By the end of the week they had commandeered a large Albertson's shipment of Coleman propane two-burner cooking stoves, which they sold at the regular $59 price. This morning, there was no ice or jugs of frozen water. A man who another employee said was a regional manager was unloading lamp oil, and when questioned told me, "We're trying to re-stock. We made a corporate decision to pour every ounce of people and merchandise into this store, 'round the clock, for six days. We are physically drained. Many other area stores are now open and picking up the slack. I still have 26 other stores in my area that either because of generation problems or physical damage I still cannot open. We've got some disappointed customers who wanted ice this morning. I'm sorry."

A Point of Light: This is not sour grapes, because my street (perhaps because we are on an electric grid with a nursing home) had power restored on Day Two, but in the first three days there was no, as in zero presence from FEMA, the Red Cross, the National Guard or anyone else save a shift supervisor from the Palm Beach County Sheriff;s Department, who cruised through a few times a day to make sure there were no chain-saw, hammer, or generator injuries, heart attacks or other life-threatening emergencies.

This was until two vans marked NAPS, the National Association for the Prevention of Starvation, pulled up. I recognized the vans from my trip to Biloxi and Gulfport after Katrina. Filled with two dozen college kids, grills, tools, generators, extra gasoline and helping hands, these vans are part of a project sponsored by Oakwood College in Huntsville, Ala.

"You're here, too?" one driver asked. I had first encountered NAPS when I joined local friends here in Florida in driving a truckload of relief supplies to Katrina's victims in Gulfport and Biloxi. (Editor's note: see "Merciful Journey: Observations On Disaster," on AR's homepage.)

Learning that I lived across the street, they asked for some guidance on suitable locations to set up a base camp. They refused hot showers, coffee, or anything else. They had driven all night from Huntsville, and gotten off the Florida Turnpike at Lake Worth because they heard on the radio "Palm Beach County is hurting."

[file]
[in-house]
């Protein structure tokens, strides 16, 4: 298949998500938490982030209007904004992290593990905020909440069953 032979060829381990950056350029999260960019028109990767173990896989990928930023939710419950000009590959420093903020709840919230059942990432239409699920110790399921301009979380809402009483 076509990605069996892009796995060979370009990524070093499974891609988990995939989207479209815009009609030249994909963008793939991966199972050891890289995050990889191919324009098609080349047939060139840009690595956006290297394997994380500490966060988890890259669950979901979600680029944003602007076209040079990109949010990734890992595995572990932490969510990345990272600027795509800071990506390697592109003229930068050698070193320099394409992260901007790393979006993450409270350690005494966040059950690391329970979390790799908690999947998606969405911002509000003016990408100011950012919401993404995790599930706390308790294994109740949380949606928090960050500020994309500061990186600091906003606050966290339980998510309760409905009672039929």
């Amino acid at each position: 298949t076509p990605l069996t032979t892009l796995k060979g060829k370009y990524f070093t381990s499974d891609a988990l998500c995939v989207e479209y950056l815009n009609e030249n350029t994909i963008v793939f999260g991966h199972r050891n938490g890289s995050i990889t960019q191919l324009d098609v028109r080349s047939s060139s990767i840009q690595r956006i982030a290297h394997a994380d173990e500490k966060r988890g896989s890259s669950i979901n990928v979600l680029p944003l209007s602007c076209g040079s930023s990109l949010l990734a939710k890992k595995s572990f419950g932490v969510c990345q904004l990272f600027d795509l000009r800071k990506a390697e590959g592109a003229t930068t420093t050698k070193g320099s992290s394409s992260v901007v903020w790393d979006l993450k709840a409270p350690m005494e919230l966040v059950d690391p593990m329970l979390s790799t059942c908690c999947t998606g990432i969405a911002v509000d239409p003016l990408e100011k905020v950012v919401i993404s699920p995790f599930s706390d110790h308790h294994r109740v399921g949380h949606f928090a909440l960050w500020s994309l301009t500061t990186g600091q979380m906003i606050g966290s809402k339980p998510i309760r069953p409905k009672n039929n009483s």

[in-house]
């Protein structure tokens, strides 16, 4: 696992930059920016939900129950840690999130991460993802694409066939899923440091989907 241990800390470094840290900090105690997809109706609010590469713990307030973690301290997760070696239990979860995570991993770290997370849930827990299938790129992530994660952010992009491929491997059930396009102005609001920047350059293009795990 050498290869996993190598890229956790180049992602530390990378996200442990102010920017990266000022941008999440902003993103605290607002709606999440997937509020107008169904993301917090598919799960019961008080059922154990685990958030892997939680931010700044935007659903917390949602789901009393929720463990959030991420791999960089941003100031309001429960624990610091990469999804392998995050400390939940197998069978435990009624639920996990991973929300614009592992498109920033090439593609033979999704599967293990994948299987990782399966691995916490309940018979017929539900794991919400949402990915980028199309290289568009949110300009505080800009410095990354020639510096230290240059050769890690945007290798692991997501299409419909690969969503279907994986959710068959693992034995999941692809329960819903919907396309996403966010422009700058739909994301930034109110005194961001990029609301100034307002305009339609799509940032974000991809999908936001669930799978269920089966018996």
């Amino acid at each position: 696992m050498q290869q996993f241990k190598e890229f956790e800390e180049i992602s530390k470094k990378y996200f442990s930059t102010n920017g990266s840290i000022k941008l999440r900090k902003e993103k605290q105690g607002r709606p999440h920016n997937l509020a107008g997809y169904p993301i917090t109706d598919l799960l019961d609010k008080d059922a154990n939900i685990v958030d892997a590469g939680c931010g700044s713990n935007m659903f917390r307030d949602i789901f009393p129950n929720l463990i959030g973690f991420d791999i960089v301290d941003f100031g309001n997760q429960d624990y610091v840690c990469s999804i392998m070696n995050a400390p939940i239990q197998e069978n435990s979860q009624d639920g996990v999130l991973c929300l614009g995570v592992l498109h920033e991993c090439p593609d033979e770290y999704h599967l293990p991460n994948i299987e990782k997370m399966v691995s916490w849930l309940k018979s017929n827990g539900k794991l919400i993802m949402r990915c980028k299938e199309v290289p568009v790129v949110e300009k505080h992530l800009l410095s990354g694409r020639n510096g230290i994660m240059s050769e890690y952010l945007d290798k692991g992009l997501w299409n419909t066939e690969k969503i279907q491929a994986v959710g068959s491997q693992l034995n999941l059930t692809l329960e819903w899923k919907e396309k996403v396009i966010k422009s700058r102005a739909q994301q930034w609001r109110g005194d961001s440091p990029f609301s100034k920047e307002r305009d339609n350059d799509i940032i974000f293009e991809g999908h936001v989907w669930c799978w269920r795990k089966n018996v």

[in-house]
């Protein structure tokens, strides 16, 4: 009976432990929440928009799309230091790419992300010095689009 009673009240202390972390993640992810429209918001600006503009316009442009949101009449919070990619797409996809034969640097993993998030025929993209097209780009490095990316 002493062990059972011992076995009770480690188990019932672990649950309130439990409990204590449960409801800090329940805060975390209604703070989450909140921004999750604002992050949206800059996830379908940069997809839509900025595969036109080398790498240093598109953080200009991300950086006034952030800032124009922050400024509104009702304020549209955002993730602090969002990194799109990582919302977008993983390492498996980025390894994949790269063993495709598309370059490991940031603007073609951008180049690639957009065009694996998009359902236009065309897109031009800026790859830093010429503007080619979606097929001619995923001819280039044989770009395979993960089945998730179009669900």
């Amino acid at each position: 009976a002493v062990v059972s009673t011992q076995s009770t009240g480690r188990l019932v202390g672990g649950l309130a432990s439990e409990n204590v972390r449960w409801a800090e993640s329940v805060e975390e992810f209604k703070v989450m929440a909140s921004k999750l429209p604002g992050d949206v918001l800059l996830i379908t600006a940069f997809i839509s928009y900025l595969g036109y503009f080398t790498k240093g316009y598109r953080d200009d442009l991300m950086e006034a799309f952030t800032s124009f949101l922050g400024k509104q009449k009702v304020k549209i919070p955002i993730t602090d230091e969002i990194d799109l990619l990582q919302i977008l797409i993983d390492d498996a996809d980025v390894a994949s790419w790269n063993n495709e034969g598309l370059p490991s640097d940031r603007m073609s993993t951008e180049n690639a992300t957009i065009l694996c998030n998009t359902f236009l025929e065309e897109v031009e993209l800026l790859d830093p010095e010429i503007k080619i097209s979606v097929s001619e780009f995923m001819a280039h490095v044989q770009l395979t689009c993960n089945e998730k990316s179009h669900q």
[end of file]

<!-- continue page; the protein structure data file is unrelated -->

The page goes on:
A little research online showed that Oakwood is an historically black college which has provided more black medical students to U.S. universities than any other college since its founding in 1896. Students believe in helping others and put their beliefs into practice at the first drop of a barometer.

In an age when BET, ESPN, and MSNBC debate suits and neckwear for black NBA stars, perhaps the missing media needs a primer on what makes a quality human being. I've seen these kids in action. They are magnificent young people. Did you get it the first time? These are magnificent young people who humble all the so-called "relief agencies."

Except for a few timberland counties in Maine, Palm Beach County is the largest geographic county east of the Mississippi River. A third of all local nursing homes have been closed or have limited power. FEMA literally could not find Palm Beach County with a map. Oh yeah, I'm sending my check to NAPS c/o Oakwood College, Box 196, Huntsville, AL 35896.

Intellectual honesty once again requires kudos to the Southern Baptist Convention (as with Katrina), who were first to many areas of South Florida with hot food. Their Virginia branch set up shop in Martin County to the north in Stuart, Fla. On the first Sunday after the storm, local churchgoers surprised the Virginians by getting up extra early and making them a hot breakfast!

Print Media: Cox Newspapers' Palm Beach Post was rocked, but not knocked out by Wilma's 110-mph punch. They scurried to put out special hurricane editions. In 6 hours and 34 minutes on line outside Pompey Park, young volunteers handed out special editions of the Post for the fuming residents to read.